European equities could provide haven amid global uncertainty

Financial markets markets have suffered extreme bouts of volatility, but we continue to believe European equities offer almost ‘safe haven’ status in a world of increasing economic uncertainty.

8 September 2015

Rory Bateman

Rory Bateman

Head of UK & European Equities

  • Greek threat subsiding
  • US rate rise likely 'priced-in'
  • China slowdown will weigh on exporters
  • Domestically focused companies favoured

Three key risks for European equity markets

We have highlighted previously the three ‘knowable’ key risks for equities:

  • Greece and eurozone turmoil
  • US interest rates
  • A possible China ‘hard-landing’

We have some respite from the Greek crisis given the recent bailout agreement and whilst there remain many unresolved issues, there is a clear determination from the authorities on both sides to reach agreement.

With regard to the turn in the US rate cycle, never has there been so much coverage and anticipation of the Federal Reserve’s move and we believe therefore the change is probably ‘priced-in’.

In any case, over the last 25 years the US equity market has initially reacted negatively as interest rates increase, but the reaction is temporary and has reversed within six months as the underlying health of the economy and corporate profits become the key drivers.

The slowdown in China has been inevitable, but the degree of slowdown is an area of considerable debate and the trigger for recent market volatility.

European equities offer almost ‘safe haven’ status in a world of increasing economic uncertainty.

We recognise that China has been through a government-led, credit-fuelled expansion focused on investment and infrastructure.

The economy needs to transition more towards consumption and the government needs to ensure this rebalancing occurs without the economy collapsing.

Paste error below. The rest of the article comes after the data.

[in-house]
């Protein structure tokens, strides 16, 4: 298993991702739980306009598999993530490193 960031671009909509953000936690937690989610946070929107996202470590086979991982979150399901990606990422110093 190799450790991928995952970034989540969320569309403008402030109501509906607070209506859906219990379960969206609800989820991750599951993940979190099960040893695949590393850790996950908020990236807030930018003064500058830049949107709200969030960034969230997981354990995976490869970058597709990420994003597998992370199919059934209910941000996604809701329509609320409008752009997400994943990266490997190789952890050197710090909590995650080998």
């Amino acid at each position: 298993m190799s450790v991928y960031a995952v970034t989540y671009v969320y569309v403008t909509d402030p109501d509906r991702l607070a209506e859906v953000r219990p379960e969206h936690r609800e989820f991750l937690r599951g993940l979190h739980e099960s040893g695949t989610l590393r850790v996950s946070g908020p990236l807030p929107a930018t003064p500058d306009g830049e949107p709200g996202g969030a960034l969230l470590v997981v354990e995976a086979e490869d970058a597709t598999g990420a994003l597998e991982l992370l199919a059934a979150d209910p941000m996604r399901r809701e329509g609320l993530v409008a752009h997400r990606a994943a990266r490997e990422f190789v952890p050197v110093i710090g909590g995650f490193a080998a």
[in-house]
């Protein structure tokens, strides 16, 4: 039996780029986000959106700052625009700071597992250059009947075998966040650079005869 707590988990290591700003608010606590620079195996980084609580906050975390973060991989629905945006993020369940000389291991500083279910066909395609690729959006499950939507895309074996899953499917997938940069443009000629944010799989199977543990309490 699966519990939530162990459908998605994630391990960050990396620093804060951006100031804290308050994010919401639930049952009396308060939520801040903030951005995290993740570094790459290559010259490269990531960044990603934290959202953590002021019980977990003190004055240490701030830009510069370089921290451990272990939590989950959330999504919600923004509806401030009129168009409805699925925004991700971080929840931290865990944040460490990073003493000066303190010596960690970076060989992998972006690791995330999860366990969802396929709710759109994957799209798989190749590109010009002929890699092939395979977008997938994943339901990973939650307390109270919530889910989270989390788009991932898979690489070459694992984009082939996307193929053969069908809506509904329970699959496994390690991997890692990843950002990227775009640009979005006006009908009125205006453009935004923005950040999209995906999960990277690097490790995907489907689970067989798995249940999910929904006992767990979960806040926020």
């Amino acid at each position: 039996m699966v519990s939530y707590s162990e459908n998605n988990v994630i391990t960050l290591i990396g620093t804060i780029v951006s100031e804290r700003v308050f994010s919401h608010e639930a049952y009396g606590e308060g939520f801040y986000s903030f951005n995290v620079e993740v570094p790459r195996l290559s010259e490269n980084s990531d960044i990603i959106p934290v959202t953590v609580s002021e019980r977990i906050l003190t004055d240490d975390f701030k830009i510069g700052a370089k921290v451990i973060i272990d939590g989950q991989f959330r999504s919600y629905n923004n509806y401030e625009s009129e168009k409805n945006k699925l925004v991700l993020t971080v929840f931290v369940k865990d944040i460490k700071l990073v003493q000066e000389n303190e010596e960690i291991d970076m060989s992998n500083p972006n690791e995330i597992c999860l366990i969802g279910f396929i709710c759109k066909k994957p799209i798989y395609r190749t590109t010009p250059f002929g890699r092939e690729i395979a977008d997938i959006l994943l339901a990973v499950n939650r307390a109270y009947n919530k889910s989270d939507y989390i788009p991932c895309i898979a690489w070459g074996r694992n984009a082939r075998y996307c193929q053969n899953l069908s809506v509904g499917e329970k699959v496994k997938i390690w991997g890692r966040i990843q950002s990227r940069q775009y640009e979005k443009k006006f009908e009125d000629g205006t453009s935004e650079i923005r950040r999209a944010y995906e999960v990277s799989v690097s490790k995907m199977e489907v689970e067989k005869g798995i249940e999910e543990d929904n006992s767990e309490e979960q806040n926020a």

Recent market volatility has been caused by fears that the Chinese authorities will be unable to manage this transition and as a result the familiar 7% GDP growth target will be missed.

There have been a series of policy mistakes, such as trying to artificially inflate the stockmarket, which have undermined international investor confidence in China in conjunction with poor manufacturing data which showed the economy is slowing more rapidly than expected.

China threat to export industries

Sadly our ability to predict Chinese policy is very limited but we do know that around 10% of goods exported from the EU go to China, nearly 70% of which are within the machinery, transport and chemicals sectors.

Whilst the growth of exports to China has been 9.8% p.a. from 2010-2014, the absolute amounts involved are small at €165 billion when compared to intra-EU traded goods which is approximately €2.8 trillion.

Domestically-oriented stocks are seeing stronger positive earnings per share revisions than exporters but on average trade at a substantial discount.

Our belief is that the long awaited recovery in Europe is happening and whilst specific industries will be impacted by a Chinese slowdown, the momentum around Europe should continue given expanding credit, structural reforms, improved business confidence and increasing consumer expenditure.

As a reference point, it has taken seven years for the size of the eurozone economy to exceed the level achieved in 2008.

Exports to China helped prevent an even worse European recession during the eurozone crisis, but now the much more important domestic engine of growth will ensure the European economy can grow despite the Chinese situation.

Domestic bliss

At the portfolio level, we particularly favour companies whose operations are focused on the domestic economy.

Domestically-oriented stocks are seeing stronger positive earnings per share revisions than exporters but on average trade at a substantial discount.

Whilst we believe the European recovery is on track and the impact from China will be limited, we acknowledge that deflationary pressure from commodities and imports is likely to feed into inflation expectations.

In addition, continued currency devaluations in the emerging markets will reduce the relative competitiveness of the euro.

These issues may demand a policy response from the European Central Bank at some point but our belief for the coming 12 months is that European equities could offer a relative ‘safe-haven’ when compared to other markets around the world.

Topics:

  • Equities
  • Europe ex UK
  • Rory Bateman
  • Inflation
  • Global Economy
  • Interest Rates
  • Quantitative Easing
  • Monetary Policy
  • China
  • GDP

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